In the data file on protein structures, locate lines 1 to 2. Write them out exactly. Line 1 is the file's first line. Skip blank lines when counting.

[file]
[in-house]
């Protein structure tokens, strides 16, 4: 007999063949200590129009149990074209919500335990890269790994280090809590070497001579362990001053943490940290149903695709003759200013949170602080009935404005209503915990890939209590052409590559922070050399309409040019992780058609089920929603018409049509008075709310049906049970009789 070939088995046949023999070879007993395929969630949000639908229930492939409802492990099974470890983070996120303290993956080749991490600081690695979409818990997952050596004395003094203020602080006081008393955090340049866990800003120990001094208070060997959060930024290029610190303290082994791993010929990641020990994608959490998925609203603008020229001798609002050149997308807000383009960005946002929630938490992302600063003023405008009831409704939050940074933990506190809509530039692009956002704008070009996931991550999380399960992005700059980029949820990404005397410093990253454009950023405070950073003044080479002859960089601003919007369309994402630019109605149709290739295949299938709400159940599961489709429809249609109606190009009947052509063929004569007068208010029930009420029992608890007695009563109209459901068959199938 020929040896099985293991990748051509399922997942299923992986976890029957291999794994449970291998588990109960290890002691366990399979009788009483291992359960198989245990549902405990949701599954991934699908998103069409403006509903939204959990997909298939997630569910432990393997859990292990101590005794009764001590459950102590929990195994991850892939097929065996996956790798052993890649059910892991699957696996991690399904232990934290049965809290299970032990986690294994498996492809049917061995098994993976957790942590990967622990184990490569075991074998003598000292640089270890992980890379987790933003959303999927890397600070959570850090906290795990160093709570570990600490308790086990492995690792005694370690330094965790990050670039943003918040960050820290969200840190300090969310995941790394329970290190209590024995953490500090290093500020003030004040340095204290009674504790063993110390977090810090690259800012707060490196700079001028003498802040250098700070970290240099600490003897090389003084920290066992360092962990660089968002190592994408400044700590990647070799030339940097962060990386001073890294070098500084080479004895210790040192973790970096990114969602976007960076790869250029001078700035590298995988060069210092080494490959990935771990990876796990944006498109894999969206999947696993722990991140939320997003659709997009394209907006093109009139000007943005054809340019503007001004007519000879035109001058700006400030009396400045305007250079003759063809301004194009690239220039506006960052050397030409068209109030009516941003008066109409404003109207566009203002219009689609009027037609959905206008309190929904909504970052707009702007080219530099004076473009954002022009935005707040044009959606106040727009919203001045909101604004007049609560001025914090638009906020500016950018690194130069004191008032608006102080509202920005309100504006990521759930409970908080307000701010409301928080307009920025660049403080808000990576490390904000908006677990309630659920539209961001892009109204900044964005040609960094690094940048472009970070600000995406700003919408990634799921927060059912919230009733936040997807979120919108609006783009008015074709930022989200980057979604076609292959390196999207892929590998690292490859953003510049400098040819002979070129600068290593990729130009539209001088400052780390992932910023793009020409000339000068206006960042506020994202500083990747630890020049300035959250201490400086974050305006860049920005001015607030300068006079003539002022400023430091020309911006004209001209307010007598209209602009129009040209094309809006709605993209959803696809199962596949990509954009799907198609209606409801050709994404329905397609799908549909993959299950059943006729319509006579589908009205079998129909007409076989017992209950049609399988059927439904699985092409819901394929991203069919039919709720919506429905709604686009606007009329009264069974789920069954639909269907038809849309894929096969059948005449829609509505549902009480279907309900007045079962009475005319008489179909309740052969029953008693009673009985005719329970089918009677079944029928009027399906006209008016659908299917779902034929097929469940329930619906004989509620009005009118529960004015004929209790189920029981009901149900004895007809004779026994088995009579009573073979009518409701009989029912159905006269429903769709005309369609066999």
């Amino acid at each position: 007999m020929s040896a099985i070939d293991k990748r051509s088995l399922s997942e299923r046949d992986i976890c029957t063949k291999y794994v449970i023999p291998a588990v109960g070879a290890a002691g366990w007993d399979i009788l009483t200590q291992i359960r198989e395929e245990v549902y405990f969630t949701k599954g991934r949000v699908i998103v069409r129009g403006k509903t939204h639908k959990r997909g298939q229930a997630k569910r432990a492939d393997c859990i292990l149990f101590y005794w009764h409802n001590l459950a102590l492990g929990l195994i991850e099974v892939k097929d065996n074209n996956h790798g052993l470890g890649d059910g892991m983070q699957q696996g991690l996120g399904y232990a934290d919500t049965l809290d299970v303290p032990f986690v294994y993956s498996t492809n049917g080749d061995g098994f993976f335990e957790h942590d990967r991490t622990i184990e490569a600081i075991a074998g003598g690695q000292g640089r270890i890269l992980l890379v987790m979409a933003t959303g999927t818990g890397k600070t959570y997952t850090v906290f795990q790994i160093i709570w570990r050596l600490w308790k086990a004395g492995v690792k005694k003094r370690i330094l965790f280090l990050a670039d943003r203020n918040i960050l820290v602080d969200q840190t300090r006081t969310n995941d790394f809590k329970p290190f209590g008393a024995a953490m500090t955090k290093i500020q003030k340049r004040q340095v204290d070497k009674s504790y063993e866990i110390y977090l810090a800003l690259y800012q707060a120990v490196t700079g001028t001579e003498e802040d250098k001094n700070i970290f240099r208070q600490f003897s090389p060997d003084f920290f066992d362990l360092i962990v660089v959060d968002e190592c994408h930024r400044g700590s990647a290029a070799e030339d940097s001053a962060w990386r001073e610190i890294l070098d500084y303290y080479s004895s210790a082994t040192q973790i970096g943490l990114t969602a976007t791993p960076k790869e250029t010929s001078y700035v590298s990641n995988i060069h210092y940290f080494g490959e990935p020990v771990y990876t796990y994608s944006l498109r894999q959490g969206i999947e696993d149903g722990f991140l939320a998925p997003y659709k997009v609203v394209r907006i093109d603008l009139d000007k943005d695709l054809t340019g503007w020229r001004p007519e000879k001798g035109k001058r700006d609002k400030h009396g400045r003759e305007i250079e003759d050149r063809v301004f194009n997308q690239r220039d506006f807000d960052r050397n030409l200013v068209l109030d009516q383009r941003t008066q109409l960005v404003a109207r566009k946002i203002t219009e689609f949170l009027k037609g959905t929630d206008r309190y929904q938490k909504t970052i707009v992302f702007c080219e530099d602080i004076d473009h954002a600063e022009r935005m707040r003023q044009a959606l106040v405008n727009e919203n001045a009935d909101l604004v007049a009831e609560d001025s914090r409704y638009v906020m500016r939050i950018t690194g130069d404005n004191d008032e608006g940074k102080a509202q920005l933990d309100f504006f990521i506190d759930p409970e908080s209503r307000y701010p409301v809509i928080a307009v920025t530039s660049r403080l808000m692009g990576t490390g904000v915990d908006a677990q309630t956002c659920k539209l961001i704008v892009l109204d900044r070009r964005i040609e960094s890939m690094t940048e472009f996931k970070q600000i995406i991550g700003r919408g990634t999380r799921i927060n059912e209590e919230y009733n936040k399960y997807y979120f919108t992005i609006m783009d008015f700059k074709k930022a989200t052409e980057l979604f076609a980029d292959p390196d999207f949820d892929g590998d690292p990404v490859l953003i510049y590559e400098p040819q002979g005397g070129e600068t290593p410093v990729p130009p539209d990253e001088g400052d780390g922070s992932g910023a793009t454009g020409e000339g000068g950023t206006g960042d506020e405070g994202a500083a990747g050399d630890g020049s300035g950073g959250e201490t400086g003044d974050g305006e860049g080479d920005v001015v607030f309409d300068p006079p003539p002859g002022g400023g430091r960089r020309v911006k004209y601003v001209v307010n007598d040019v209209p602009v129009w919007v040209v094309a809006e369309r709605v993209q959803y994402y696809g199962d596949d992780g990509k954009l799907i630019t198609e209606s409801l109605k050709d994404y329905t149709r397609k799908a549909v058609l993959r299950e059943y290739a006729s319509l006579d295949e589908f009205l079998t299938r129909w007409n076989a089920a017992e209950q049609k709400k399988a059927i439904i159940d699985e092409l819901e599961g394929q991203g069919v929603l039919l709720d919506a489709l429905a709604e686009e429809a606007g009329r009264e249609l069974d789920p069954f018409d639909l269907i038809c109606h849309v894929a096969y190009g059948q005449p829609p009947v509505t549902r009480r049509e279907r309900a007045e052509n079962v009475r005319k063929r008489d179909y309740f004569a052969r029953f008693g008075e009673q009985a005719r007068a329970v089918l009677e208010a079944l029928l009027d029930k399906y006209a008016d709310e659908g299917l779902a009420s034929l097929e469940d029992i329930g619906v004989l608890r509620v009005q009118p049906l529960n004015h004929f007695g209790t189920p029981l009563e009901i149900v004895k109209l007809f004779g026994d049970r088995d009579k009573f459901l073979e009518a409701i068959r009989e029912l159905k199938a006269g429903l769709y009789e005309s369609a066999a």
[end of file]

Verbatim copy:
[in-house]
């Protein structure tokens, strides 16, 4: 007999063949200590129009149990074209919500335990890269790994280090809590070497001579362990001053943490940290149903695709003759200013949170602080009935404005209503915990890939209590052409590559922070050399309409040019992780058609089920929603018409049509008075709310049906049970009789 070939088995046949023999070879007993395929969630949000639908229930492939409802492990099974470890983070996120303290993956080749991490600081690695979409818990997952050596004395003094203020602080006081008393955090340049866990800003120990001094208070060997959060930024290029610190303290082994791993010929990641020990994608959490998925609203603008020229001798609002050149997308807000383009960005946002929630938490992302600063003023405008009831409704939050940074933990506190809509530039692009956002704008070009996931991550999380399960992005700059980029949820990404005397410093990253454009950023405070950073003044080479002859960089601003919007369309994402630019109605149709290739295949299938709400159940599961489709429809249609109606190009009947052509063929004569007068208010029930009420029992608890007695009563109209459901068959199938 020929040896099985293991990748051509399922997942299923992986976890029957291999794994449970291998588990109960290890002691366990399979009788009483291992359960198989245990549902405990949701599954991934699908998103069409403006509903939204959990997909298939997630569910432990393997859990292990101590005794009764001590459950102590929990195994991850892939097929065996996956790798052993890649059910892991699957696996991690399904232990934290049965809290299970032990986690294994498996492809049917061995098994993976957790942590990967622990184990490569075991074998003598000292640089270890992980890379987790933003959303999927890397600070959570850090906290795990160093709570570990600490308790086990492995690792005694370690330094965790990050670039943003918040960050820290969200840190300090969310995941790394329970290190209590024995953490500090290093500020003030004040340095204290009674504790063993110390977090810090690259800012707060490196700079001028003498802040250098700070970290240099600490003897090389003084920290066992360092962990660089968002190592994408400044700590990647070799030339940097962060990386001073890294070098500084080479004895210790040192973790970096990114969602976007960076790869250029001078700035590298995988060069210092080494490959990935771990990876796990944006498109894999969206999947696993722990991140939320997003659709997009394209907006093109009139000007943005054809340019503007001004007519000879035109001058700006400030009396400045305007250079003759063809301004194009690239220039506006960052050397030409068209109030009516941003008066109409404003109207566009203002219009689609009027037609959905206008309190929904909504970052707009702007080219530099004076473009954002022009935005707040044009959606106040727009919203001045909101604004007049609560001025914090638009906020500016950018690194130069004191008032608006102080509202920005309100504006990521759930409970908080307000701010409301928080307009920025660049403080808000990576490390904000908006677990309630659920539209961001892009109204900044964005040609960094690094940048472009970070600000995406700003919408990634799921927060059912919230009733936040997807979120919108609006783009008015074709930022989200980057979604076609292959390196999207892929590998690292490859953003510049400098040819002979070129600068290593990729130009539209001088400052780390992932910023793009020409000339000068206006960042506020994202500083990747630890020049300035959250201490400086974050305006860049920005001015607030300068006079003539002022400023430091020309911006004209001209307010007598209209602009129009040209094309809006709605993209959803696809199962596949990509954009799907198609209606409801050709994404329905397609799908549909993959299950059943006729319509006579589908009205079998129909007409076989017992209950049609399988059927439904699985092409819901394929991203069919039919709720919506429905709604686009606007009329009264069974789920069954639909269907038809849309894929096969059948005449829609509505549902009480279907309900007045079962009475005319008489179909309740052969029953008693009673009985005719329970089918009677079944029928009027399906006209008016659908299917779902034929097929469940329930619906004989509620009005009118529960004015004929209790189920029981009901149900004895007809004779026994088995009579009573073979009518409701009989029912159905006269429903769709005309369609066999």